by Sanjana Deshpande, Features Reporter
photo illustration by Kaila Hanna
For junior Valerie Goldstein, nothing is better than being immersed in a good book or podcast.
“I just love interacting with things that other people have made to put their happiness out into the world,” she said. “I like knowing that I’m connected to someone through their art.”
Valerie said that art has been an important part of her life since her first performance in “Annie” in her first grade. While she enjoys multiple art forms, Valerie said she is most involved in theatre because of the sense of community she has found in South Stage.
Valerie’s involvement with South Stage started during the beginning of her freshman year.
“The first play I ever did with South Stage was the Frosh Play, and during that, I met a lot of the people who I’m really close friends with now,” she said. “It was a really good introduction to how South Stage works, and it was a fun show and a great experience for me.”
Recently, Valerie has gotten more involved with the technical side of theatre.
“Last winter, I helped out in the lab theater for a little bit, but then I also got to do hair and makeup for one of the shows,” she said. “I had a lot of fun doing that. This year, I got to do hair and makeup for the Frosh Play, which was huge.”
Valerie’s close friend, junior Sarah Erani, said that Goldstein’s commitment and willingness to learn are strong assets to the theatre community.
“We’ve worked together on tech before,” Erani said. “Valerie is very good at doing what needs to be done and listening to whoever’s in a position of authority, which not everyone is good at.”
Valerie’s sister, Violet Goldstein, said that her love of the arts is evident and motivating.
“She’s really passionate about acting and theater,” Violet said. “It’s really inspiring to watch her do what she loves to do.”
Valerie said that participating in theatre has helped her explore her identity as a person of color.
“When I was a freshman, a family friend of mine told me that she was doing this event called the Monologue Project for people of color and asked me if I was interested in it,” she said. “I wasn’t entirely sure if I considered myself a person of color, at that point. I decided to explore that, and I went to a few meetings for the project and found that I really identified with what a lot of people were saying. Then, I got to write a monologue about my experience, and because of that, I realized that I did fit in there, and I did identify as a person of color.”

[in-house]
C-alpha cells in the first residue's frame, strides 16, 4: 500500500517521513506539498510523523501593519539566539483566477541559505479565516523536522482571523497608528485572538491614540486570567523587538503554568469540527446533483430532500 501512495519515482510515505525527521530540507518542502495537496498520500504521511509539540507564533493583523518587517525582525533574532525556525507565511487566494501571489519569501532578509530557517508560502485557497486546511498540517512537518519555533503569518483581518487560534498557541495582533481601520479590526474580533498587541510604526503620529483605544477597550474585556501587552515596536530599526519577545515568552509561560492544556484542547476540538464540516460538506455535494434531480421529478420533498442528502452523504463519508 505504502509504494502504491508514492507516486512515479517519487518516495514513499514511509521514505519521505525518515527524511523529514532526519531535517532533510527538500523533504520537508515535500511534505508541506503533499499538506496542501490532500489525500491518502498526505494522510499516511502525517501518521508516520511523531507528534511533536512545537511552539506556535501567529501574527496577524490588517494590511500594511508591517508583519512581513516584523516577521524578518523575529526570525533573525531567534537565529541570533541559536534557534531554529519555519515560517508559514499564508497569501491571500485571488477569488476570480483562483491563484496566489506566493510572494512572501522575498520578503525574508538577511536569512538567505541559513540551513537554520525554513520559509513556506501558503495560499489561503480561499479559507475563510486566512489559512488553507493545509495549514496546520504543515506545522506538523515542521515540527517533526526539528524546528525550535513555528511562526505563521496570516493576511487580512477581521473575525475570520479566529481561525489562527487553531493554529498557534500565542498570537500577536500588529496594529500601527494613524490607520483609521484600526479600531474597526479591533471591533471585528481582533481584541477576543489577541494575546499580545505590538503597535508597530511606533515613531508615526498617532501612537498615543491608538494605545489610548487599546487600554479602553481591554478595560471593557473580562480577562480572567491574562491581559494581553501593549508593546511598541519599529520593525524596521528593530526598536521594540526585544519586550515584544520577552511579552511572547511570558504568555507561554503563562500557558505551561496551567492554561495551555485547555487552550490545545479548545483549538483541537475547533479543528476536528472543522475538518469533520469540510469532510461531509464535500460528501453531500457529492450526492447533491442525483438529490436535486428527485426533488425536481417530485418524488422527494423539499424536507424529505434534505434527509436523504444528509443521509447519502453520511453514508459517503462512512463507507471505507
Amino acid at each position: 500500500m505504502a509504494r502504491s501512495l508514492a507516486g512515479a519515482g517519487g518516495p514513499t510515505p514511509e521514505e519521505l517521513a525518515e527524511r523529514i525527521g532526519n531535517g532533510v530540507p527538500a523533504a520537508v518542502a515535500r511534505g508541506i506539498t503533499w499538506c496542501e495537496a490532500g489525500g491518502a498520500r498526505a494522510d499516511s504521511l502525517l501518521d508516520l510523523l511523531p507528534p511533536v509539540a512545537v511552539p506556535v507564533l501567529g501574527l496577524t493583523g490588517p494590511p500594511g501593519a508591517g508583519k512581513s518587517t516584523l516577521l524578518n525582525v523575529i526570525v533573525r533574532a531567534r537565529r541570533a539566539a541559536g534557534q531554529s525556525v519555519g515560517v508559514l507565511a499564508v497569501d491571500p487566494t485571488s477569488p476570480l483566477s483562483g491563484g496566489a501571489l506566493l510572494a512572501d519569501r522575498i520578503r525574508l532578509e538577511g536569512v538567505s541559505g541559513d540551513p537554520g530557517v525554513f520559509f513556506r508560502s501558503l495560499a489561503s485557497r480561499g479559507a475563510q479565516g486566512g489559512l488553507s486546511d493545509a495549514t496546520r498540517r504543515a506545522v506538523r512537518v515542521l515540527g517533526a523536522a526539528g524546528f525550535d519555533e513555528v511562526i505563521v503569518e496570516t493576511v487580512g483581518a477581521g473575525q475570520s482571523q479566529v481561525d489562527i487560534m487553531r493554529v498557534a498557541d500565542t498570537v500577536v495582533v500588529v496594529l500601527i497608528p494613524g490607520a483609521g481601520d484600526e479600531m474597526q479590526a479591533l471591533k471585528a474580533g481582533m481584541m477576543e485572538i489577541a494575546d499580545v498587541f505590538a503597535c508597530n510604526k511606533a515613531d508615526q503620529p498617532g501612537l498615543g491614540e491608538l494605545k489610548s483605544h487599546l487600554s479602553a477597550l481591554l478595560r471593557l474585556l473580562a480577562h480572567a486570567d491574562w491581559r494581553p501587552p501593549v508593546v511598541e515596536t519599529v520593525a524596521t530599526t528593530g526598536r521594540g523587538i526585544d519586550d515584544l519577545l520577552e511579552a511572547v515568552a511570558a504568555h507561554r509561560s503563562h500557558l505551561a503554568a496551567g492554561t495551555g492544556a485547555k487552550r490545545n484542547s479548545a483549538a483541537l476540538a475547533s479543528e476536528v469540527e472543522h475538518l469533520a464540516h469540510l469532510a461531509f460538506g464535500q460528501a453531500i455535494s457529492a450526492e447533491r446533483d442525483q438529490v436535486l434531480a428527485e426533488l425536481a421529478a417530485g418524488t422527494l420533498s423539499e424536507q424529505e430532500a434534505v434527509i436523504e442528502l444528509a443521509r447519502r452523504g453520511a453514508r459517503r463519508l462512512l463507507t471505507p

Valerie’s tenure as a member of South Stage will culminate in directing a play.
“Next spring, I’ll be directing a play called ‘Leah’s Love Story,’ which I wrote,” she said. “It’s loosely based on my life, and it was really personal to write. Getting to see it on stage and creating something so that other people can see what my life has been like will feel really amazing.”
In the future, Valerie said she hopes to stay involved in theatre as well as focusing on some of her other interests.
“I want to go to college and study something like public policy as my major and then have a minor in theatre. It’s something I really enjoy doing, and I’d like to be able to hold onto that for the rest of my life, even if it’s not my main job,” she said.
Valerie’s people skills will serve her well in the future, her history teacher, Jennifer Bement, said.
“One of Valerie’s best personality traits is her compassion. There is a need for leaders and CEOs and directors that know the value of human life and are willing to listen,” Bement said. “Valerie is so good at that.”
Erani said that she admires Valerie’s confidence.
“She’s always very willing to be herself and stand up for what she believes in,” Erani said.
Violet also said that her sister’s assuredness inspires her.
“Valerie is so confident,” she said. “She doesn’t care what other people think and she stays true to her values. I think people can learn a lot from that.”